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There’s certainly a different vibe to this year’s FIFA World Cup. 

For starters, the 2022 competition will be the one of the few major sporting events set to go ahead on schedule since the pandemic began. It’s also the first time the World Cup has been held in winter; a must if the players are to perform in the blistering Qatar heat. 

And then there’s the controversy. With stories of corruption and human rights abuse surrounding the event, all this is having a strong impact on the way fans feel about the tournament.

Using our Sports dataset, we take a closer look at World Cup fans: who are they, how do they shape up around the world, and what’s the general feeling among them ahead of kick-off? 

To gain deeper insight into the competition, we’ve partnered up with COPA90. In May 2022, they reached out to fans, cultural experts, and Qatari locals to understand just how the first ever World Cup in the Gulf region will come together.

1. Excitement isn’t building like you might think

The majority of fans are excited about the tournament – but it’s a slim majority, with just 53% saying this. 

The same can be said regarding the tournament’s location; 44% support the World Cup taking place in Qatar, but the same number have no opinion yet. Attitudes are a little more mixed here, but few are opposed – just 12% of consumers are.

Given the controversy surrounding the tournament, it makes sense that some fans will have reservations about the competition, especially its location. 

But while brands are busy drafting campaigns right now, consumer interest in the World Cup typically kicks in a lot later – so there’s still plenty of time for things to change.

Chart showing search volume for the 2018 FIFA world cup

You can get a sense of this in action based on Google searches for the 2018 tournament, where interest only really took off a month before the tournament began. With search traffic for the 2022 FIFA World Cup relatively low at the moment, it could be because most people aren’t thinking about it just yet.

It’s also possible that consumers may well have their minds on other things.

There’s the cost-of-living crisis for one; the World Cup probably isn’t a priority to some consumers. Things like the price of travel, accommodation, or tickets will surely be big concerns for low-income fans, but even things like the price of streaming services used to watch the games have to be taken into account.

There’s also national leagues taking place in the meantime. Normally these finish prior to the competition, but it’s reasonable to suggest that fans are more focused on club football until the tournament officially begins.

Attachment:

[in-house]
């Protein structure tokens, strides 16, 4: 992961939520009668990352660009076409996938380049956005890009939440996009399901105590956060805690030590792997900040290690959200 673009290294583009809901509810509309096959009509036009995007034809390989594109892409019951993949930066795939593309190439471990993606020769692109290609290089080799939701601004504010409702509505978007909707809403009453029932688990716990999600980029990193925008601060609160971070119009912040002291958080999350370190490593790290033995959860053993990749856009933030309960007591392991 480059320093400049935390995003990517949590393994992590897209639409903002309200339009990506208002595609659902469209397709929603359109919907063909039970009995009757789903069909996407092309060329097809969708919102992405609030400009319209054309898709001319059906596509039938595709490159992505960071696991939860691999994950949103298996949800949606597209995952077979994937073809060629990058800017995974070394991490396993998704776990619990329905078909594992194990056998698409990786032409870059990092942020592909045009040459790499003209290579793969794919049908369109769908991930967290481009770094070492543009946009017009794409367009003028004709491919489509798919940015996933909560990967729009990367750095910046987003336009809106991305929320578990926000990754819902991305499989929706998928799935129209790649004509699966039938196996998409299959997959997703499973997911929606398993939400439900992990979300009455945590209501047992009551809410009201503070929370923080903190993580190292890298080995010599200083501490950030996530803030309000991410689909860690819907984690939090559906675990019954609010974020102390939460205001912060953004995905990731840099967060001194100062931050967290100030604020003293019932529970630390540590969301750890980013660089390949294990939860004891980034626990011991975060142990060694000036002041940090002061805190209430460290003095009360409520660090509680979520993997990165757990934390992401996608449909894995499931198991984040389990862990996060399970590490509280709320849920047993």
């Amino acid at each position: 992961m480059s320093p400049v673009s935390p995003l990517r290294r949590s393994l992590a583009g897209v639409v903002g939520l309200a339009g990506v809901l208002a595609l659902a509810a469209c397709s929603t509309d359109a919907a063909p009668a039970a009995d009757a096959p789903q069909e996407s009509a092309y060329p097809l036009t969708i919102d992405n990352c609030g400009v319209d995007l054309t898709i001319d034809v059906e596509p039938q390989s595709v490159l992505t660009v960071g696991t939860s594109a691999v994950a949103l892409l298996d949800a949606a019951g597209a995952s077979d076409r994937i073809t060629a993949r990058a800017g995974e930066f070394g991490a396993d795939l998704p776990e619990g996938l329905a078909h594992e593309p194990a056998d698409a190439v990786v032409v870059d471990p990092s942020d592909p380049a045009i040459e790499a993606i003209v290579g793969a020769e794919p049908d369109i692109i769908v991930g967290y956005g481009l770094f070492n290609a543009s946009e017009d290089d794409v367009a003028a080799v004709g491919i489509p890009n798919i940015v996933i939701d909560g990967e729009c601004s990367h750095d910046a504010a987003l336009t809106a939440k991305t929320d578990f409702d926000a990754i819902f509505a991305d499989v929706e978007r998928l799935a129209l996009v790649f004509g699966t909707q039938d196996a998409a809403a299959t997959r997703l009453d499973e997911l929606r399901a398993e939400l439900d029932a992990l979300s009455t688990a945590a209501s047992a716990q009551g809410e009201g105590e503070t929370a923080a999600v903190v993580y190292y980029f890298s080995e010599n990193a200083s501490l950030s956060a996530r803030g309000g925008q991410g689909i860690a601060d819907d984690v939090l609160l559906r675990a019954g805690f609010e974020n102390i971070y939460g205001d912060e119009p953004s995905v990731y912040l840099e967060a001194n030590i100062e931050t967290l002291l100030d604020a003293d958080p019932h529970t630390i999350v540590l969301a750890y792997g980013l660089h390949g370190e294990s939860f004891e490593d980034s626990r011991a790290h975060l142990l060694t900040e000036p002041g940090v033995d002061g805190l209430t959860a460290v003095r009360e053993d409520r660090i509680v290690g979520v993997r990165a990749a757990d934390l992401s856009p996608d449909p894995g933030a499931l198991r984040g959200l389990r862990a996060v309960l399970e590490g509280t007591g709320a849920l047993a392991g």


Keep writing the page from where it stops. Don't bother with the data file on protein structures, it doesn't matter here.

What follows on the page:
In conversations COPA90 had with its community, there were concerns about sportswashing, alongside excitement about the prospect of watching their team compete on the biggest stage. 

And while others denounced Qatar’s human rights record, this was often followed by feelings of anticipation and hope around their team’s prospects of finally winning the World Cup.

These examples demonstrate the complex feelings toward the tournament. There will undoubtedly be more emotions when you consider the various narratives around each of the competing nations, but it goes to show that feelings toward this year’s World Cup are more complicated than you might think.

2. Other sporting events had stronger support

By focusing on the US and UK markets specifically, we can see how World Cup excitement compares to previous large international sporting tournaments, using the 2020 Olympics and the 2022 Winter Olympics as benchmarks. 

Chart showing how the FIFA World Cup compares to the Olympics

There are some caveats to this. For one, our 2022 World Cup research was fielded earlier than the other competitions. Excitement may not be fully kicking in yet because it’s still a few months away – as we saw with search traffic for the 2018 tournament. 

Another is that the Olympics events came during Covid and may not be typical examples. Consumers could have been more excited about the distraction these competitions provided, or less enthusiastic depending on their levels of concern at the time.

For now, however, it’s important for marketers to know how consumers are feeling and where their emotions are likely to go. Brands still have plenty of time to build up anticipation after all.

3. World Cup fans share similarities, but don’t all wear the same colors

World Cup fans share a lot of similarities with general football fans; they’re typically young males with a passion for sport. That gives brands a rough idea about the kind of campaigns that will land, but there are a few things worth addressing in the context of an international tournament. 

For one, though males dwarf their female counterparts in this audience (66% vs 34%), the 2022 World Cup arrives shortly after a record-breaking Women’s EUROs. It’s possible that this interest could transfer to the men’s game nearer the time, and bring more female fans on board.

Age also plays a role. Younger audiences generally make for more likely World Cup fans, with 65% of Gen Z and millennials following the tournament compared to just 35% of Gen X and baby boomers. 

Football has changed a lot too – continuing to do so as it attracts new fans in new markets. This means older fans watch a very different game to the one they grew up with, and that could be part of the reason why they’re less likely to take an interest in the 2022 World Cup.

4. They’ll watch in different ways around the world

As it’s a worldwide competition, fans will be watching from all over the world and in very different ways. 

Obviously, that’s down to different time zones. Brands and broadcasters have to think very differently about the timing of their campaigns, the kind of coverage they show, and the context of viewing locations.

Chart showing where world cup fans will be watching from

For the most part, fans will be watching along at home – with 89% saying this. Accounting for the fact that this year’s tournament is taking place in the winter, colder temperatures could force more fans to choose the comfort of their living room over somewhere like a bar.